The Media Reform Coalition’s (MRC) Angela Phillips welcomed the report’s conclusion that support for public-interest news providers was particularly urgent and justified and that government should look to plug the local gap to ensure the continued supply of local democracy reporting and: “Given the evidence of a market failure in the supply of public-interest news, public intervention may be the only remedy.” However the MRC says that: “Some of her solutions are rather vague: recommendations for codes of conduct between internet platforms and news providers and a News Quality Obligation on the platforms to be monitored by a new regulator. Given that she steadfastly declines to provide any definition of news quality, it is quite hard to see what this actually means.”

Michelle Stanistreet NUJ General Secretary said: “ Dame Frances Cairncross’s report is an important piece of work which charts the demise of local journalism, the cuts to newsrooms and the loss of titles largely because of the move to digital, with people reading their news on the tech giants’ platforms, and the draining of advertising revenue to Facebook and Google. The tax concessions and other measures she recommends are to be welcomed, but I hope this has not been a missed opportunity.”

Turning to the report’s comments on the BBC she said: “Seeing the BBC served up once again as a bogeyman and convenient cash cow is also an affront to the vital role of public service broadcasting in our democracy and its massive contribution to the broader creative industries.

“The BBC already funds the local democracy reporter scheme and its technical innovations such as the iPlayer led the way and has been used by other broadcasters. It’s a nonsense to suggest that BBC online has destroyed local newspapers – as the report says, the newspaper groups went on costly acquisition sprees before the market collapsed in the late 2000s and then cut investment and sacked hundreds of journalists to maintain profit margins.

“BBC Online is a trusted and much-used source of news, it is not the problem here and its future must not be imperilled. The NUJ supports the development of a media literacy strategy and the union can play an important role in that. We will now look at the details of the report and respond in due course.”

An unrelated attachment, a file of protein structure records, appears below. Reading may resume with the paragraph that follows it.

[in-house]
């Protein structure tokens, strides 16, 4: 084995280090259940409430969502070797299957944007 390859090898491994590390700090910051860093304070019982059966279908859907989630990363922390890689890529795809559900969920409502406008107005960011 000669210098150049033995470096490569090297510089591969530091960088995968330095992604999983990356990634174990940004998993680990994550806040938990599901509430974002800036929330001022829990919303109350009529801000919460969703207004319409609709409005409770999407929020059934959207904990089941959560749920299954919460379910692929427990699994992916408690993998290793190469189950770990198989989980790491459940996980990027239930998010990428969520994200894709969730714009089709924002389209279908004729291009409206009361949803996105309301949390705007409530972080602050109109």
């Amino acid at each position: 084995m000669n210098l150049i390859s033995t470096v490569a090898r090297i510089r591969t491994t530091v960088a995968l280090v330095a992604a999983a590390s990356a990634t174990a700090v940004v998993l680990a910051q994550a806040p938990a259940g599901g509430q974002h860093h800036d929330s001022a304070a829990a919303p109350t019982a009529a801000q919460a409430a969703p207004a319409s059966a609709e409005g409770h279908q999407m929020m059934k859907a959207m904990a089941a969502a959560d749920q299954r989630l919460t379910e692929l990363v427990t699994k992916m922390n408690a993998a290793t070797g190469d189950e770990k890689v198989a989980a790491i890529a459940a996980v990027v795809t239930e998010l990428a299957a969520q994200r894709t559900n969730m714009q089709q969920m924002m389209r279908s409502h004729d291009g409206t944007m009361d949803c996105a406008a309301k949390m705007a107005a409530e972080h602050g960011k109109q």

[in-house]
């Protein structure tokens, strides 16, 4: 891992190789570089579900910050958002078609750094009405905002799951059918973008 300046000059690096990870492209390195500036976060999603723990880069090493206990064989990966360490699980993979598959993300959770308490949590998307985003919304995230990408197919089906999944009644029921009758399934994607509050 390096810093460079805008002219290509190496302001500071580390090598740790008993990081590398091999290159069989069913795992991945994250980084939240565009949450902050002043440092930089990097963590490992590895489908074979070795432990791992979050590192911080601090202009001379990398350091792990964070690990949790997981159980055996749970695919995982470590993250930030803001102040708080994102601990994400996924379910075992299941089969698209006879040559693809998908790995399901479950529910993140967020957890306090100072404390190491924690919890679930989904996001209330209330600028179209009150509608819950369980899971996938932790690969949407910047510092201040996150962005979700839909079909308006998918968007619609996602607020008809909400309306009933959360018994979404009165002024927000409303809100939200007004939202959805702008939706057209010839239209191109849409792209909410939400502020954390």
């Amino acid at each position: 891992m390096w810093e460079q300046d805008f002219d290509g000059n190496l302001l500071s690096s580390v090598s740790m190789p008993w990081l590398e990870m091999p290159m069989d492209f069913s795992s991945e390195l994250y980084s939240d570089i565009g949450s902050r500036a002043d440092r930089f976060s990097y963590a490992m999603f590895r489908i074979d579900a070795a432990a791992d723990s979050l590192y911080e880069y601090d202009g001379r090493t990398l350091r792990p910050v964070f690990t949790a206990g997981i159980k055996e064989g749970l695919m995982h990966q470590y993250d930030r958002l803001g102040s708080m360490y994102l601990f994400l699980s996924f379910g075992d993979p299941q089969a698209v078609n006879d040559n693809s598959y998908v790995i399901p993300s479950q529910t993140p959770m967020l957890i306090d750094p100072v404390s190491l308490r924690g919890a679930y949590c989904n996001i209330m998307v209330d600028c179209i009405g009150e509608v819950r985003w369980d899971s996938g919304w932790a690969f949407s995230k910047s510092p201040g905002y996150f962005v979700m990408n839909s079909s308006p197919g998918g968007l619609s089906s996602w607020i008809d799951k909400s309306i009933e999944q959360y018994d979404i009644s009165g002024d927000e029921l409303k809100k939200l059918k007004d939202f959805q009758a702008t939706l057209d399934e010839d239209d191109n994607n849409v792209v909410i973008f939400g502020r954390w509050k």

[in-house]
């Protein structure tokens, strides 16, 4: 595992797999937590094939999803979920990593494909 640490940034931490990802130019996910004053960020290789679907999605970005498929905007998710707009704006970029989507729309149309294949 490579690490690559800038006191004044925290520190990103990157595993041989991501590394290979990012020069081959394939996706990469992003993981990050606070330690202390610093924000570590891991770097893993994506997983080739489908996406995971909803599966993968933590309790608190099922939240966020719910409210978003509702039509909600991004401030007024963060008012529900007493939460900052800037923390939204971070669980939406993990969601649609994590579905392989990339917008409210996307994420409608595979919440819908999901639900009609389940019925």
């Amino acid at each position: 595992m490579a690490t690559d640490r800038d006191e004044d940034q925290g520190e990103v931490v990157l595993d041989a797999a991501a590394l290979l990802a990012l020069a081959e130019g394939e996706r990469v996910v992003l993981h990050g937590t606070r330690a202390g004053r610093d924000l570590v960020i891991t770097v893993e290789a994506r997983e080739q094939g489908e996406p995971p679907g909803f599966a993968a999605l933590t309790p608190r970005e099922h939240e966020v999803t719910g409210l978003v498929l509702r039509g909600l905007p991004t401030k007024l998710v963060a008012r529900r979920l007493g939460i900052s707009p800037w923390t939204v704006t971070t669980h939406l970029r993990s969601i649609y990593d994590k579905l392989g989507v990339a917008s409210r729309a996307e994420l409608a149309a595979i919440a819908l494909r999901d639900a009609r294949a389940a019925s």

Welcoming the report, Culture Secretary Jeremy Wright told the Commons on 12 February how the government intended to respond both to those recommendations which they were prepared to progress immediately and others where further consultations were needed. He assured the Commons that the government’s response on the entire report would be made later this year.

In the end it comes down to having the political will to make radical changes necessary to recreate journalism as a public service and to bring about a better media, not based on failed market models, but ones that are independently funded so that we can hold power to account and empower citizens to participate more fully in society. Roy Greenslade pointed out in his article in The Guardian on 1 July 2018 ‘Last chance to fill in the blanks on funding journalism future’: “The (Cairncross advisory) panel includes publishers who have been responsible for journalism’s deterioration, and who have a vested interested in making profits rather than aiding democracy.”

We must make sure that as a result of this report public money is not used to line their pockets, which would do nothing for good quality  journalism and democracy.

Details of the Commons statement and debate can be found at:

You can read the Cairncross report at: